In printing, 2-up, 3-up, or more generally N-up refers to a page layout strategy in which multiple pre-rendered pages are composited onto a single page; achieved by reduction in size, possible rotations, and subsequent arrangement in a grid pattern. The primary purpose of N-up printing is to reduce the number of pages that a printed work would otherwise require without having to re-edit, index, or flow the layout of the individual pages of an existing work.
The general availability of N-up printing in computerized output was stimulated with the introduction of page layout languages such as PostScript, and later PDF, which made such page compositions very easy; as exemplified by the GNU Enscript program as early as 1995.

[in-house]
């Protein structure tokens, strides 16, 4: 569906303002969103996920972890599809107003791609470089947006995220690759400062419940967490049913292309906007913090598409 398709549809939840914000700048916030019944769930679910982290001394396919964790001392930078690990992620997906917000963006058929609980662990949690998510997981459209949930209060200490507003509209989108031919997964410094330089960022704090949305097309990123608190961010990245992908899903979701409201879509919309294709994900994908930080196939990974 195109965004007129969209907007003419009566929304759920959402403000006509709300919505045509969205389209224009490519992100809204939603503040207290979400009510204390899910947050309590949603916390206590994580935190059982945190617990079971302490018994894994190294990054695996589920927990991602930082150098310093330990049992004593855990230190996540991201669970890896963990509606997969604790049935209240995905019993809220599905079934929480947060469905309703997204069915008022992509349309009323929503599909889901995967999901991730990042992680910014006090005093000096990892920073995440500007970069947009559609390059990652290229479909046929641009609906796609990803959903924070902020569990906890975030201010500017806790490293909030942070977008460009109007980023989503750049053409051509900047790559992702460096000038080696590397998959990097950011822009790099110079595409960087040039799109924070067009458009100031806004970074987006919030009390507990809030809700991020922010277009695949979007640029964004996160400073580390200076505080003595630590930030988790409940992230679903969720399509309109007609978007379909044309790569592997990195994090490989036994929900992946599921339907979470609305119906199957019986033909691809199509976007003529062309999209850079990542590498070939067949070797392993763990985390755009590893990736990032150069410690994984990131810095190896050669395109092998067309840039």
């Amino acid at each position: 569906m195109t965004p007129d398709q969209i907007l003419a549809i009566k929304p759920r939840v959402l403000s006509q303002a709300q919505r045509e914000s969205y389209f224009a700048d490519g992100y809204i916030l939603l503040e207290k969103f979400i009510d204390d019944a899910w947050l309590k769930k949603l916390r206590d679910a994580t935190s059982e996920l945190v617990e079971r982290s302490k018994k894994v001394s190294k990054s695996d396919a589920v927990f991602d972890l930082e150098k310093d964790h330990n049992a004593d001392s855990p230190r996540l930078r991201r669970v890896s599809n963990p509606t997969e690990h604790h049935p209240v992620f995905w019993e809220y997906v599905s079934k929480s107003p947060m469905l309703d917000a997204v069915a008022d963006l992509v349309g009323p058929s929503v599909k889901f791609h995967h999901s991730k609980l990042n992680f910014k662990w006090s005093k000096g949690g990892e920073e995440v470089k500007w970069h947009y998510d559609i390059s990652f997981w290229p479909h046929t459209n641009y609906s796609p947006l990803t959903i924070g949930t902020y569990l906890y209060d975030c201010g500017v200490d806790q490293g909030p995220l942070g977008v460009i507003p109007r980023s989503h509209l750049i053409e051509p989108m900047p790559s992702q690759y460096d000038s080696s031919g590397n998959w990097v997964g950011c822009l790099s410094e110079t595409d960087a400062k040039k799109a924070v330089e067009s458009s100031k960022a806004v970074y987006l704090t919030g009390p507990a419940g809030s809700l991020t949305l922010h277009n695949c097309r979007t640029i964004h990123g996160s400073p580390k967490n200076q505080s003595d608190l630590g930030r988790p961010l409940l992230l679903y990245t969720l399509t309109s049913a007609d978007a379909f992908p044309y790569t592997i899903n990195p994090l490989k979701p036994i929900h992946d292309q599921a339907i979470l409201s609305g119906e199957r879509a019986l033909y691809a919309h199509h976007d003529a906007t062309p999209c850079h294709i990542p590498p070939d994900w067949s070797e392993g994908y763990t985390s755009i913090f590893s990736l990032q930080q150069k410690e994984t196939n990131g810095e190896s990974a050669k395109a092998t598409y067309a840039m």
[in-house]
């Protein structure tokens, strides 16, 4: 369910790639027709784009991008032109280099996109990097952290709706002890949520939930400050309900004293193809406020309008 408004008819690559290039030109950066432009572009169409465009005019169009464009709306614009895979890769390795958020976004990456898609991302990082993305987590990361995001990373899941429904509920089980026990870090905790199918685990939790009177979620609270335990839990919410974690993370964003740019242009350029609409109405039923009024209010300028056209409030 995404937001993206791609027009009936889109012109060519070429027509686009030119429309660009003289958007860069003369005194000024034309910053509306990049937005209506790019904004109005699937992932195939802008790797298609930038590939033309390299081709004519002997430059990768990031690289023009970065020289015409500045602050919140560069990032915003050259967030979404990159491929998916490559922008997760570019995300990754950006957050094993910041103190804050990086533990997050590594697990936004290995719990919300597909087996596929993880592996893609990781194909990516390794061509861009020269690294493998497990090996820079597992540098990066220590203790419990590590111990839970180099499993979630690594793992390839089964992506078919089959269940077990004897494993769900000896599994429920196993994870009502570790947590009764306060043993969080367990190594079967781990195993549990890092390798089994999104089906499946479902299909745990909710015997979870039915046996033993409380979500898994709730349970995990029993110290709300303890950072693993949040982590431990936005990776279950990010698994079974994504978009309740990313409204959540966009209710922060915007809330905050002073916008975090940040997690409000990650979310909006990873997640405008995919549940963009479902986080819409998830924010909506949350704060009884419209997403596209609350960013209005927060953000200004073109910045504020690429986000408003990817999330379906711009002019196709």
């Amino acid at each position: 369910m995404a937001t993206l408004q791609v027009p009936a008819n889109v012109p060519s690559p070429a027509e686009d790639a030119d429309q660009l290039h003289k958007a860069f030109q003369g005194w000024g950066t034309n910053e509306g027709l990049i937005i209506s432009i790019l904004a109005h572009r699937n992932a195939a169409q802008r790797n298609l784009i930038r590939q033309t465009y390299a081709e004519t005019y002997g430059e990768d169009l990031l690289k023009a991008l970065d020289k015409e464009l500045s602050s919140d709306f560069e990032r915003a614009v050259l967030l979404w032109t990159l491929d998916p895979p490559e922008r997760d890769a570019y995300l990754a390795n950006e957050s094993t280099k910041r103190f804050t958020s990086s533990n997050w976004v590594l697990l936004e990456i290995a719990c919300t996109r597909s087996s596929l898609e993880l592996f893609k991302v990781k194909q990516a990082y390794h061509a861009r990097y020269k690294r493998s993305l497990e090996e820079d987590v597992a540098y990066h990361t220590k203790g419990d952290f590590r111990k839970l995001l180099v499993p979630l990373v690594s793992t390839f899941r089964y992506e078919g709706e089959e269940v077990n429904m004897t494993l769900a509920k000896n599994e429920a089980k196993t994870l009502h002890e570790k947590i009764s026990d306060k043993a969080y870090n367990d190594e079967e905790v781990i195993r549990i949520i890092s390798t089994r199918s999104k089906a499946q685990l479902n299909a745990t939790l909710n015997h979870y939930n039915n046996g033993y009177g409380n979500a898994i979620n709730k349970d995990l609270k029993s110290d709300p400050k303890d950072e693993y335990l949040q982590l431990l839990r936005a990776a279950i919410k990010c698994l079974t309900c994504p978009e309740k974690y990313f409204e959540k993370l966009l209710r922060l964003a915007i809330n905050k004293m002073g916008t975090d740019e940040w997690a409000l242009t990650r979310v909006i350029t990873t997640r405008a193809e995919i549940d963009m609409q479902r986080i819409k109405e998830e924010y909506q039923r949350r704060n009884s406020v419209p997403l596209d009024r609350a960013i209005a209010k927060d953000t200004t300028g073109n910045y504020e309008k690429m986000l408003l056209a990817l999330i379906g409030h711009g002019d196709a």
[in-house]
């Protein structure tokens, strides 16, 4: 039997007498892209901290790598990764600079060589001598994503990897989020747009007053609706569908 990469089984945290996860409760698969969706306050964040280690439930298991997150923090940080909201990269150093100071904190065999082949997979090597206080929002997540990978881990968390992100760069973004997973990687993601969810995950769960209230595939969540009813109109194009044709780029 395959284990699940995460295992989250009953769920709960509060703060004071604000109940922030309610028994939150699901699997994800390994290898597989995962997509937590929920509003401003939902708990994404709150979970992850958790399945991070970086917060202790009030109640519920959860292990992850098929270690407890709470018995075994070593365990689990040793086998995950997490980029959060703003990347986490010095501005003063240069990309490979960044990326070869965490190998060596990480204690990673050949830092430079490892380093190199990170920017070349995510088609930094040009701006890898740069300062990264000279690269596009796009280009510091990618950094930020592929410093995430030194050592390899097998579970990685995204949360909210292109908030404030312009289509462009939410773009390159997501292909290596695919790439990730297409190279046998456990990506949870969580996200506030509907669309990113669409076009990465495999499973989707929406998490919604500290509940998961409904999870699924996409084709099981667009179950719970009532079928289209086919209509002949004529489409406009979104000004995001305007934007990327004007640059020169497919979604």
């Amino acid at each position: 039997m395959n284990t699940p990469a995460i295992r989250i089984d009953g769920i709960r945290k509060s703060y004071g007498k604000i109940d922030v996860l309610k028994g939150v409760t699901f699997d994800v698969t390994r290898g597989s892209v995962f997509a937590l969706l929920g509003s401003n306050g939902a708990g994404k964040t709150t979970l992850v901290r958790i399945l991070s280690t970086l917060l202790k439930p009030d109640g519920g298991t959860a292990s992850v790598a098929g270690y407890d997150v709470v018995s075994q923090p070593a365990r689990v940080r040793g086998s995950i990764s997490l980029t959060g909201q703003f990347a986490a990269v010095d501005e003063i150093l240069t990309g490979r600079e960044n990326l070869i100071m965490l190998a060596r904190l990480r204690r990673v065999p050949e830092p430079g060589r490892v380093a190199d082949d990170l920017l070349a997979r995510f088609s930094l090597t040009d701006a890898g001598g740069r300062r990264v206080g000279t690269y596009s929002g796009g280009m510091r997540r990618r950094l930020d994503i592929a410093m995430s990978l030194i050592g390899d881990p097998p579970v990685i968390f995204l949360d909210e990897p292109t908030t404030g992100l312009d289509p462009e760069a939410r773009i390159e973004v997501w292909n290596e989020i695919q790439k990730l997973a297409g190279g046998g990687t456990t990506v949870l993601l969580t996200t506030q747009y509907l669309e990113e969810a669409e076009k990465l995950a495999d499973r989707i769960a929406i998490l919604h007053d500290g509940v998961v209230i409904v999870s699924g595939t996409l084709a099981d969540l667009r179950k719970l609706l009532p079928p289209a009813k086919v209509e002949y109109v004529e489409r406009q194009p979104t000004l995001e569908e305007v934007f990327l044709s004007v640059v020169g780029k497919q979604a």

The Compact Oxford English Dictionary is notable for using N-up printing as a means to physically compress the large multi-volume dictionary into a much smaller and thus more accessible work. The first Compact OED edition of 1971 used a 4-up layout (4 original pages per resulting page); while the second edition of 1991 used a 9-up format, giving a total of 18 original pages being visible when the book is opened so both the recto and verso pages are displayed. Though the 9-up format, especially considering each original page used a 3-column layout, required such a reduction in font size that it necessitated the use of a magnifying lens to be legible.